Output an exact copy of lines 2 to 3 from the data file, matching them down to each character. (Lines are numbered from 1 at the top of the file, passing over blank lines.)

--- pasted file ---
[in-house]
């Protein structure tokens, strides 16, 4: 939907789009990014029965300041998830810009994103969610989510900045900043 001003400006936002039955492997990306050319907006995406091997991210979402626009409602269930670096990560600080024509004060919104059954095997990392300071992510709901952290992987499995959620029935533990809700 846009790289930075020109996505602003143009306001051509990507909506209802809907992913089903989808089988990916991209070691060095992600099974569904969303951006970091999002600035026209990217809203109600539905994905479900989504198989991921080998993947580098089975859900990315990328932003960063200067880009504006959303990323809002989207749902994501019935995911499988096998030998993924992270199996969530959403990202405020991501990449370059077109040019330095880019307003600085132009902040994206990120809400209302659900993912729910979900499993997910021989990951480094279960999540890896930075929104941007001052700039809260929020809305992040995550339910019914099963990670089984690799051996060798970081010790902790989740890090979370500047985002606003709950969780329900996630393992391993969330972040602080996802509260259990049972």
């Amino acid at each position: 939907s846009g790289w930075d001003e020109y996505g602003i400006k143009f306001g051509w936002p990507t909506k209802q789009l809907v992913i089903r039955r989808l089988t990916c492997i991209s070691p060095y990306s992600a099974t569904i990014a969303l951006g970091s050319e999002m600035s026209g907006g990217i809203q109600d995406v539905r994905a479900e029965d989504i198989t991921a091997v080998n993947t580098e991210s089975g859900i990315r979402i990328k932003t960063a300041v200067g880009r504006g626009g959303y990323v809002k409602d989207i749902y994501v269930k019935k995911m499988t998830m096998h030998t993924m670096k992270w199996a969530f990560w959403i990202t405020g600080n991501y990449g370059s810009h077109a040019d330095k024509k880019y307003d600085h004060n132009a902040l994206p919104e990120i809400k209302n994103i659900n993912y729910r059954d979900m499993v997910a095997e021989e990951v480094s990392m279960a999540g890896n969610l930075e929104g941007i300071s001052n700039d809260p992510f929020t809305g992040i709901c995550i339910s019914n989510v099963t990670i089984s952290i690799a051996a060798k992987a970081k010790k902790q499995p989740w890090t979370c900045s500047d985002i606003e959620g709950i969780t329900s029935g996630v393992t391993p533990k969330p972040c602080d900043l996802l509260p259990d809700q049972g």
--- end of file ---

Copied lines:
């Protein structure tokens, strides 16, 4: 939907789009990014029965300041998830810009994103969610989510900045900043 001003400006936002039955492997990306050319907006995406091997991210979402626009409602269930670096990560600080024509004060919104059954095997990392300071992510709901952290992987499995959620029935533990809700 846009790289930075020109996505602003143009306001051509990507909506209802809907992913089903989808089988990916991209070691060095992600099974569904969303951006970091999002600035026209990217809203109600539905994905479900989504198989991921080998993947580098089975859900990315990328932003960063200067880009504006959303990323809002989207749902994501019935995911499988096998030998993924992270199996969530959403990202405020991501990449370059077109040019330095880019307003600085132009902040994206990120809400209302659900993912729910979900499993997910021989990951480094279960999540890896930075929104941007001052700039809260929020809305992040995550339910019914099963990670089984690799051996060798970081010790902790989740890090979370500047985002606003709950969780329900996630393992391993969330972040602080996802509260259990049972």
């Amino acid at each position: 939907s846009g790289w930075d001003e020109y996505g602003i400006k143009f306001g051509w936002p990507t909506k209802q789009l809907v992913i089903r039955r989808l089988t990916c492997i991209s070691p060095y990306s992600a099974t569904i990014a969303l951006g970091s050319e999002m600035s026209g907006g990217i809203q109600d995406v539905r994905a479900e029965d989504i198989t991921a091997v080998n993947t580098e991210s089975g859900i990315r979402i990328k932003t960063a300041v200067g880009r504006g626009g959303y990323v809002k409602d989207i749902y994501v269930k019935k995911m499988t998830m096998h030998t993924m670096k992270w199996a969530f990560w959403i990202t405020g600080n991501y990449g370059s810009h077109a040019d330095k024509k880019y307003d600085h004060n132009a902040l994206p919104e990120i809400k209302n994103i659900n993912y729910r059954d979900m499993v997910a095997e021989e990951v480094s990392m279960a999540g890896n969610l930075e929104g941007i300071s001052n700039d809260p992510f929020t809305g992040i709901c995550i339910s019914n989510v099963t990670i089984s952290i690799a051996a060798k992987a970081k010790k902790q499995p989740w890090t979370c900045s500047d985002i606003e959620g709950i969780t329900s029935g996630v393992t391993p533990k969330p972040c602080d900043l996802l509260p259990d809700q049972g």